Verdict: An unconventional character done right.
For a nation with a pacifist father like Mahatma Gandhi, Ferdinand is perfect to show that violence isn't the only option, and it's important to accept yourself despite what others may say. An adaptation of a children's book that takes just a few minutes to read, director Carlos Saldhana has given the classic tale of Ferdinand a new life by extending it into a charming film.
What's Ferdinand About:
Ferdinand is a bull that defies all bull stereotypes. While the other bulls practice locking horns at Casa Del Toro, he would rather smell the flowers. When his father is chosen to fight and doesn't come back, a distressed Ferdinand runs away. He meets Nina and her father who just happens to own a flower farm. Here, he grows up in a montage sequence into the giant and still very gentle bull voiced by John Cena. But his perfect life comes to an end when he is captured and sent back to Casa Del Toro.
Once he returns to the place he grew up, Ferdinand's first introduction is to a calming goat Lupe (Kate McKinnon) who's the opposite of calm. With Lupe coaching him to win against the other bulls – the macho Valiente (Bobby Cannavale), the fast and tiny Bones (Anthony Anderson), and the Irish bull Angus, (David Tennant), who can't see past his hair. One of the bulls, Maquina, doesn't speak, but definitely makes his presence known.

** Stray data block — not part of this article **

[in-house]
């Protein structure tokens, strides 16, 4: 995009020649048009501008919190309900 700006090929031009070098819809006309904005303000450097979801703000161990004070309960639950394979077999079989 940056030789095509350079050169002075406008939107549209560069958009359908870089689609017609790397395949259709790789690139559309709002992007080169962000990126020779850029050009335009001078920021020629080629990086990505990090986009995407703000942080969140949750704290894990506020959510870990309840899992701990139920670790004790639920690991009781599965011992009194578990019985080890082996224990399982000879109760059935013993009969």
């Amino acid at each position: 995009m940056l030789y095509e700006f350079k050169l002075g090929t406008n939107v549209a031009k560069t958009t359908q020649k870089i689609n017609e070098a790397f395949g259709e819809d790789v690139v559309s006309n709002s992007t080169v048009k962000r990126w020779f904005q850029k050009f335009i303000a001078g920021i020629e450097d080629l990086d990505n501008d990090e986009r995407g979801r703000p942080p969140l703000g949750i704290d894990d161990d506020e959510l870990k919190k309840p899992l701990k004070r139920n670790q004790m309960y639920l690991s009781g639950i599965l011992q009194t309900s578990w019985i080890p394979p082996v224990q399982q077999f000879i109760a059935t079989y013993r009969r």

But Ferdinand knows that there's a different life out there which doesn't involve fighting a matador or becoming meat and plans to escape with the help of a misfit team of the goat, Lupe, and three hedgehogs, Uno (Gina Rodriguez), Dos (Daveed Diggs) and Quatro (Gabriel Iglesias).
Despite having a vast variety of characters, the plot doesn't become overwhelmingly complicated. From colorful scene to scene, Ferdinand is a bull you never get tired of, especially with John Cena's excellent casting as the lead. There couldn't have been a better actor to voice a character who's a big in size but a gentle soul.
The film also has some hilarious sequences that will have you laughing out loud. Two of them stand out, with the first being Ferdinand in a china shop and the other a ridiculous dance-off between the uptight horses (with the lead horse voiced by the outstanding Flula Borg) and the bulls. Ferdinand isn't also just a pure comedy. Amidst all the humor, there are also touching moments along with a powerful ending. It never loses the core message which the original story was all about – having the courage to become your true self.
What Could Have Been Better:
Releasing just after Coco which so accurately depicted the Mexican culture, Ferdinand doesn't feel as Spanish in comparison. While this doesn't take anything away from the film, focusing on the culture could have added a little more of a distinctive touch to the universal themes of the story.
Why You Should Watch:
Ferdinand has physical gags to entertain the kids and a few clever jokes for the adults. It's also a strong debut from John Cena as a voice actor, who happens to be the heart and soul of the film. If you're looking for a wholesome movie that is going to leave you in a good mood, you don't need to look beyond this.